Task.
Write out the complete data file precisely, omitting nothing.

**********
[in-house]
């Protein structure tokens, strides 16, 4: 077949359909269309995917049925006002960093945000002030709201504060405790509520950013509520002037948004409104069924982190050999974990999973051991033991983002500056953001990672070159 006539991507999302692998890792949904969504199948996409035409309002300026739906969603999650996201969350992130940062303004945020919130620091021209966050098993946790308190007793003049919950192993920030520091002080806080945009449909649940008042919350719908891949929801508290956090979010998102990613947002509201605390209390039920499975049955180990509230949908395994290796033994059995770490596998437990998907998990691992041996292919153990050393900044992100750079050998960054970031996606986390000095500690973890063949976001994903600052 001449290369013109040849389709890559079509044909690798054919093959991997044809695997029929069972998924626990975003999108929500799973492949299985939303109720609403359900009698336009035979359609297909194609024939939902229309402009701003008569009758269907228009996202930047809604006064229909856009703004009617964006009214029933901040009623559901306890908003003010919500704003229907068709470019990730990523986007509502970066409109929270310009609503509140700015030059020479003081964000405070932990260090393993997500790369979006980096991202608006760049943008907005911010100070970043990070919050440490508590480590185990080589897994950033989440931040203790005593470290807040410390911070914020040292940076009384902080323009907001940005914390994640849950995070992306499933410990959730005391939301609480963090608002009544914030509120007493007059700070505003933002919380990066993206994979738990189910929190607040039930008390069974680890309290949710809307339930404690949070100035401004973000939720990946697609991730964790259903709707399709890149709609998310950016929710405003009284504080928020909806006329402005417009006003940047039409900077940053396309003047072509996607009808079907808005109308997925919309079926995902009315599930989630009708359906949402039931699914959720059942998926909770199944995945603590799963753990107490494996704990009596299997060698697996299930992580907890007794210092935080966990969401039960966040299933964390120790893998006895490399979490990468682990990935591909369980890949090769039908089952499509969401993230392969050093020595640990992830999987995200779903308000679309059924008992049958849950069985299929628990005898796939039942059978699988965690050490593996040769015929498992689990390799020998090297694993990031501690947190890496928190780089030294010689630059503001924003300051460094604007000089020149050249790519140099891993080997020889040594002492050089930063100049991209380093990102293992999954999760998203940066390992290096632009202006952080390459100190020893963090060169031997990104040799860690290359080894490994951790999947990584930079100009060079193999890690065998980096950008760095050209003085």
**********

[in-house]
């Protein structure tokens, strides 16, 4: 077949359909269309995917049925006002960093945000002030709201504060405790509520950013509520002037948004409104069924982190050999974990999973051991033991983002500056953001990672070159 006539991507999302692998890792949904969504199948996409035409309002300026739906969603999650996201969350992130940062303004945020919130620091021209966050098993946790308190007793003049919950192993920030520091002080806080945009449909649940008042919350719908891949929801508290956090979010998102990613947002509201605390209390039920499975049955180990509230949908395994290796033994059995770490596998437990998907998990691992041996292919153990050393900044992100750079050998960054970031996606986390000095500690973890063949976001994903600052 001449290369013109040849389709890559079509044909690798054919093959991997044809695997029929069972998924626990975003999108929500799973492949299985939303109720609403359900009698336009035979359609297909194609024939939902229309402009701003008569009758269907228009996202930047809604006064229909856009703004009617964006009214029933901040009623559901306890908003003010919500704003229907068709470019990730990523986007509502970066409109929270310009609503509140700015030059020479003081964000405070932990260090393993997500790369979006980096991202608006760049943008907005911010100070970043990070919050440490508590480590185990080589897994950033989440931040203790005593470290807040410390911070914020040292940076009384902080323009907001940005914390994640849950995070992306499933410990959730005391939301609480963090608002009544914030509120007493007059700070505003933002919380990066993206994979738990189910929190607040039930008390069974680890309290949710809307339930404690949070100035401004973000939720990946697609991730964790259903709707399709890149709609998310950016929710405003009284504080928020909806006329402005417009006003940047039409900077940053396309003047072509996607009808079907808005109308997925919309079926995902009315599930989630009708359906949402039931699914959720059942998926909770199944995945603590799963753990107490494996704990009596299997060698697996299930992580907890007794210092935080966990969401039960966040299933964390120790893998006895490399979490990468682990990935591909369980890949090769039908089952499509969401993230392969050093020595640990992830999987995200779903308000679309059924008992049958849950069985299929628990005898796939039942059978699988965690050490593996040769015929498992689990390799020998090297694993990031501690947190890496928190780089030294010689630059503001924003300051460094604007000089020149050249790519140099891993080997020889040594002492050089930063100049991209380093990102293992999954999760998203940066390992290096632009202006952080390459100190020893963090060169031997990104040799860690290359080894490994951790999947990584930079100009060079193999890690065998980096950008760095050209003085």